From DT Online
Over half the weight of a growing tree is water or Sap. Freshly Felled or Green timber with such a high Moisture Content (MC) is susceptible to attack by Fungi and may crack, warp and twist if dried out too quickly.
Timber with greater than 20% MC is prone to decay and shrinkage starts as the timber dries below approximately 30% MC.
Seasoning is a controlled drying process to reduce the Moisture Content (MC) of the Converted timber until it approximates the surroundings or environment where it will be used. This Equilibrium Moisture Content (EMC) and ranges from10% to a 20% approximately, dependent on whether for interior or exterior use.
The most common method of checking Moisture Content is to take advantage of how moisture affects Electrical Resistance. An electrical resistance meter, or Moisture Meter, (specified in BS EN 13183-2: Moisture content of a piece of sawn timber. Estimation by electrical resistance method), has two probes which are pushed into the wood, about 300mm from the end, and a resistance reading taken which is automatically converted into Moisture Content. Other types of meter are available which avoid damage to the wood surface.
More traditionally, Moisture Content is measured by taking a small wood sample and weighing it. The sample is then baked in an oven set at 1000C and checked regularly until no further weight loss occurs. The final weighing gives the dry weight and Moisture Content is calculated as follows:
Vitruvius, a military engineer who served the Roman army under Julius Caesar, specialised in the construction of Siege Weapons for which he needed to source large timbers. He was concerned about what we would now call Moisture Content and Seasoning before use to reduce the risk of cracking and distortion. In his book De Architectura he states: In felling a tree we should cut into the trunk of it to the very heart, and then leave it standing so that the sap may drain out drop by drop throughout the whole of it. . . . . Then and not till then, the tree being drained dry and the sap no longer dripping, let it be felled and it will be in the highest state of usefulness. In other words, the tree is killed, but left standing until dry enough for use.
There is evidence (e.g. in De Re Aedificatoria written by Leon Battista Alberti in the mid-15th Century) that this method was practiced also in Medieval Europe but this is not to say that all timber was Seasoned before use. The large timbers needed for house construction would have taken years to Season naturally and Green timber is easier to work. A high proportion of the timbers in medieval buildings were riven or Cleaved - additionally, joints were not only easier to cut into Green timber but may shrink and tighten over time (ref: ‘Traditional Timber Framing - A Brief Introduction’ from University of the West of England).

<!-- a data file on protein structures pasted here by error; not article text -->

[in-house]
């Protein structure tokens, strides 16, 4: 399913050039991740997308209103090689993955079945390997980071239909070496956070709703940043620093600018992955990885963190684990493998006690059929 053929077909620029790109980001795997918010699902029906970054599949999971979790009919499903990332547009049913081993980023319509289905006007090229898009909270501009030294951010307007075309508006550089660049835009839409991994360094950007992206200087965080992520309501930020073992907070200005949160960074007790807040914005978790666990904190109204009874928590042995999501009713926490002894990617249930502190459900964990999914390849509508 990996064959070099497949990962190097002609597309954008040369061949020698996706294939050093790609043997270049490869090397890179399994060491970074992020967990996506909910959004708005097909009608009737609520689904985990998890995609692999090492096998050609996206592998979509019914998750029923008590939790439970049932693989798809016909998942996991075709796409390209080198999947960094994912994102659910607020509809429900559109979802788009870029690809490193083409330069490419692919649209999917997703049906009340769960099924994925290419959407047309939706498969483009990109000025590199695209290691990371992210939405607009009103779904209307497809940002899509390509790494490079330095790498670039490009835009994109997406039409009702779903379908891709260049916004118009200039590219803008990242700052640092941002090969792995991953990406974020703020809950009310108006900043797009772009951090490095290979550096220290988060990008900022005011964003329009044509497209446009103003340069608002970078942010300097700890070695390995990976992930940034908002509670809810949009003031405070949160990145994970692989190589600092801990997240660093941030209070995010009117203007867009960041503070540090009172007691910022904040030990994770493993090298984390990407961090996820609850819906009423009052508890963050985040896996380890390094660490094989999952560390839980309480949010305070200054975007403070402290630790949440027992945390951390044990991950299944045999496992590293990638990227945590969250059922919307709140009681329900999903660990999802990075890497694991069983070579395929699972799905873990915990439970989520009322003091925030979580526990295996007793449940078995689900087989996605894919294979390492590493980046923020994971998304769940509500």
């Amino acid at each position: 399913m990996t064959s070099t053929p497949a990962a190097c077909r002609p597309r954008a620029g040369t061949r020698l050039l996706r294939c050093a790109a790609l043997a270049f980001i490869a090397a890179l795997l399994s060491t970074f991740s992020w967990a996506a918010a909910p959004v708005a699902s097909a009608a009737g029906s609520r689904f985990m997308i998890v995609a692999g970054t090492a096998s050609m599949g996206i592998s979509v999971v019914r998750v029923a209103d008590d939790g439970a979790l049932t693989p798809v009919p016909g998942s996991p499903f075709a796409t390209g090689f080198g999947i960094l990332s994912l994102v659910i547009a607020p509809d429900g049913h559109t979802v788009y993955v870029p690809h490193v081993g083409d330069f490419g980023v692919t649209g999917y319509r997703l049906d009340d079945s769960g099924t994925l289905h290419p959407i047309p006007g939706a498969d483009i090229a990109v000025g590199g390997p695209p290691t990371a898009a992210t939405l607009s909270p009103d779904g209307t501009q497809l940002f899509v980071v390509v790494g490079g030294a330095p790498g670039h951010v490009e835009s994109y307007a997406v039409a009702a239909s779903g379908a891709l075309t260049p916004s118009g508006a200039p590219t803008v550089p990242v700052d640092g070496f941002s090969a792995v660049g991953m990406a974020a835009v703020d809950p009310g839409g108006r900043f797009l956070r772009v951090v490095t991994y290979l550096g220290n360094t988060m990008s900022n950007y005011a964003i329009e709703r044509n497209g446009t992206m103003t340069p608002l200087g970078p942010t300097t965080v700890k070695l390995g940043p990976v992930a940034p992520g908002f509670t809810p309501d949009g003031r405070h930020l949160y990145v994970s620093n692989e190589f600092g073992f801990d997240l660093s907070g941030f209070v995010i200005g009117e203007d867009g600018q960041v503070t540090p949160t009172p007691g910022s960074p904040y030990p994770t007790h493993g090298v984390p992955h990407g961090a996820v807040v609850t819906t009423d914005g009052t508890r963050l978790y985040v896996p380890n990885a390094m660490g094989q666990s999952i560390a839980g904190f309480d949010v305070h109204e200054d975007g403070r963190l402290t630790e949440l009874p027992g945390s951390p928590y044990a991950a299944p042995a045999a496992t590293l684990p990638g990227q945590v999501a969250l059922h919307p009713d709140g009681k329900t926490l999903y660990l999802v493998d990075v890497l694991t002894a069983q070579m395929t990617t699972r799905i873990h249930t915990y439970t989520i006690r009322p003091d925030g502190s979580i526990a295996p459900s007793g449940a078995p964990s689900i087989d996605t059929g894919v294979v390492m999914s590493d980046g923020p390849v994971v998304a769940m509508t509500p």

Note: It is probable that the cracks, bends and twists we now see in the timbers of old buildings which have survived, are the result of the timbers ‘Seasoning in situ’ as it were, and have probably been a feature of the building since early in its life, requiring constant patching up and filling with plaster etc.
Natural or Air Seasoning is the traditional method of reducing the Moisture Content in wood. After Conversion, boards of timber are stacked on open-sided sheds which are protected from sun and rain but through which air can circulate freely.
The ends of boards are painted to avoid splitting by drying out too quickly, then stacked one above the other with thin strips of wood known as Stickers separating them to allow air to flow through. It is important the Stickers are placed vertically above each other to avoid undue warping or bending of the boards. Stickers are up to about 20-25mm thick and normally spaced about 700mm apart, but both their thickness and spacing can vary to control the air flow according to the timber species and sections. Boards are also separated from each other along the Stickers. Each timber stack is kept away from its neighbours and raised off the ground on bearers or piers.
Natural or Air Seasoning can reduce Moisture Content to 15-20% depending on local climatic conditions - but it takes time: 25mm thick Softwood boards stacked in Spring may reduce to 20% MC after 2-3 months and 50mm thick boards 3-4 months but these times are extended if the boards are stacked in Winter. Hardwood boards are in fact best stacked in Winter so that the initial drying is slower: 25mm boards could be ready the following summer but 50mm boards may take a full year or more.
Following Natural or Air Seasoning, any timber which is to be used for interior work should be stored inside the workshop for a period of time before being used to reduce the Moisture Content further.
Kiln Seasoning or Conditioning (aka Artificial Seasoning) is the method now most commonly used, especially for Softwood, because it is quicker and more economic. Care must be taken not to dry out timber too quickly otherwise the timber may split and crack or have severe stresses induced into it. Kiln Seasoning is often used following a shortened period of Natural Seasoning to help avoid this - especially for Hardwood.
Kilns are essentially brick-built chambers where temperature and humidity can be controlled using a combination of heating coils, fans and steam jets. Timber is stacked as for Natural Seasoning is placed in the kiln which is then closed and a drying programme suited to the particular timber species is initiated. Humidity is high at the start, to help avoid surface splits as a result of too rapid contraction, then is gradually reduced and temperature increased until at the end, there is a flow of hot dry air.
Kilns are either static Compartment Kilns where the timber stack stays still and is exposed to a changing humidity/temperature programme, or Progressive Kilns in which the timber stack slowly moves through a changing humidity/temperature environment.